Bakery Poll: The _____ on the Cake

Having posted not one but two snarky political entries in recent days, I feel like I owe the Internet a couple of ResearchBlogging posts to make up for it. It’s the last week of classes here, though, which means I have a lot of frantic work to do. Thus, a frivolous poll inspired by the cinnamon rolls I had with breakfast:

While this will almost certainly get more votes for “I will explain in a comment” than comments– that seems to be an Internet tradition– it’s still a classical poll, and thus you must choose one and only one answer, not a quantum superposition of multiple answers.

23 thoughts on “Bakery Poll: The _____ on the Cake

  1. The expression is “icing on the cake.” We usually say frosting, especially when it is chocolate instead of white. But icing works and is understandable.

  2. It depends on the viscosity at the time of application.

    If it goes on liquid and dries to a shell-like consistency, it’s icing.

    If it goes on as a thick gel that has to be spread with a spatula, and maintains that consistency, it’s frosting.

    If it starts as a paste that is rolled out separately and applied in layers, it’s a fondant.

  3. @ HP
    “If it goes on liquid and dries to a shell-like consistency, it’s icing.”

    Unless it’s applied in a very thin layer, in which it becomes a glaze.

  4. To be even more pedantic, fondant can be either icing or rolled decorative paste; the same word is used for both forms. Though fondant is usually cooked, “royal icing” is sometimes just sugar and water mixed together.

  5. Either language evolution or evolution in dessert preferences is at work here. The traditional metaphor, as Beth points out, is “icing on the cake,” although in modern usage it’s now usually called frosting. But other baked goods–particularly donuts and cookies–have icing on them. (They can have frosting, too, but the word has a different meaning in that context: a coating of powdery sugar.) There is a difference: icing is thinner but more solid, frosting (on a cake) is thick but not fully solidified. As I am not a frequent baker I have no knowledge of pre-cooking consistencies.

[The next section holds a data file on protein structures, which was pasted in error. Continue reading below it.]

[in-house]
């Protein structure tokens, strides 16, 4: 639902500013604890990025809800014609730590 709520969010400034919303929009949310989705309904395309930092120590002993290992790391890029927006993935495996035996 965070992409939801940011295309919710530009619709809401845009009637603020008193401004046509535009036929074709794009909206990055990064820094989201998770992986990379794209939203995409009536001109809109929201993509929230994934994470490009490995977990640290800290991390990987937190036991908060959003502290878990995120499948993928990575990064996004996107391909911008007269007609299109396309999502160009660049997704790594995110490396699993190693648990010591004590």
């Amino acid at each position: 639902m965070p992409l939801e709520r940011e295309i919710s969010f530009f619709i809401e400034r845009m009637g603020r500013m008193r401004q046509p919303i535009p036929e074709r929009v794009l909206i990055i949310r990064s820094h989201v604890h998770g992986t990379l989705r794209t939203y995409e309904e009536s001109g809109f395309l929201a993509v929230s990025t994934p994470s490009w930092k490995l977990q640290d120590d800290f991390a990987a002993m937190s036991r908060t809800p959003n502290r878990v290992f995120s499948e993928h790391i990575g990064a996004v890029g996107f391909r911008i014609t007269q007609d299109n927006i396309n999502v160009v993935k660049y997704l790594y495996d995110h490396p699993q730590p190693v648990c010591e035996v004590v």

6. Agreed with HP and asad. Icing is sugar+liquid, frosting is sugar+fat+liquid, and fondant is disgusting. Plain powdered sugar is neither icing nor frosting nor glaze, though it can be a component of any one of them.

  7. For cakes, it’s icing if it comes out of my mouth (in metaphor form) and frosting when it goes in. On cookies and in hockey, it’s generally icing.

  8. As to whether it’s The root cause of the Obesity Epidemic, I refer you to the CNN article in your own Links Dump from earlier today.

    Another question: Why is called icing or frosting, since it’s not actually cold?

  9. It’s neither icing nor frosting. Being a speaker of the queen’s English, I define icing as gooey stuff that goes on top of a cake and frosting as the gunk that builds up in a freezer (hence the term defrosting). I suppose we would just call it “icing sugar” or “a dusting of icing sugar”. Then again, if you are putting it on anything other than a Victoria sponge we would likely turn our noses up at it anyway.

  10. What HP (#5) said. Icing and frosting are different categories of sugary baked-good toppings. Both of which I have seen applied to cinnamon rolls!

  11. The distinction I learned growing up is that the frosting is the stuff that gets spread on to form the outer surface of the cake (which happens to be sugar+fat in my prototypical example), and icing is the stuff you squeeze through a nozzle in decorative patterns (which happens to be mostly sugar) after you apply the frosting.

  12. Icing is the noun that you put on the cake by frosting it(the verb). Which is why we have icing sugar (the powdered stuff). Which is powdered sugar only when it is on doughnuts…

    Now ask me about the distinction between curtains and drapes. or why I’m sitting on the chesterfield… [/Canadian]

  13. My naive answer would be it’s frosting if you speak American English and icing if you prefer the British variety.

    I wonder though, if there is a regional variation in the US along the lines of “pop” versus “soda” or “seesaw” versus “teeter-totter”.

    Perhaps Chad is on the border between icing country and the land of frosting.

    I could be wrong, but I think Chad’s locale is right on the pop/soda cusp. With pop to the west and soda to the east. Not sure about seesaw/tetter-totter!


  14. We Brits would probably say icing in all cases of such toppings. Frosting brings to mind icing sugar sprinkled over the top – it looks like frost. Fondant is … delicious but only as a filling, at least until you’ve eaten the first pound of it.

  15. Both are sugar-based, but icing is thinner — usually an aggregation of powdered sugar, flavorings, mixed with milk or water — while frosting is thicker/flufflier — typically including butter or cream cheese. Unfortunately, they ARE both yummy! earose

  16. I use the two terms more or less interchangeably, depending on my whim, although ‘frosting’ has the edge.

    But the phrase is definitely “the icing on the cake.”

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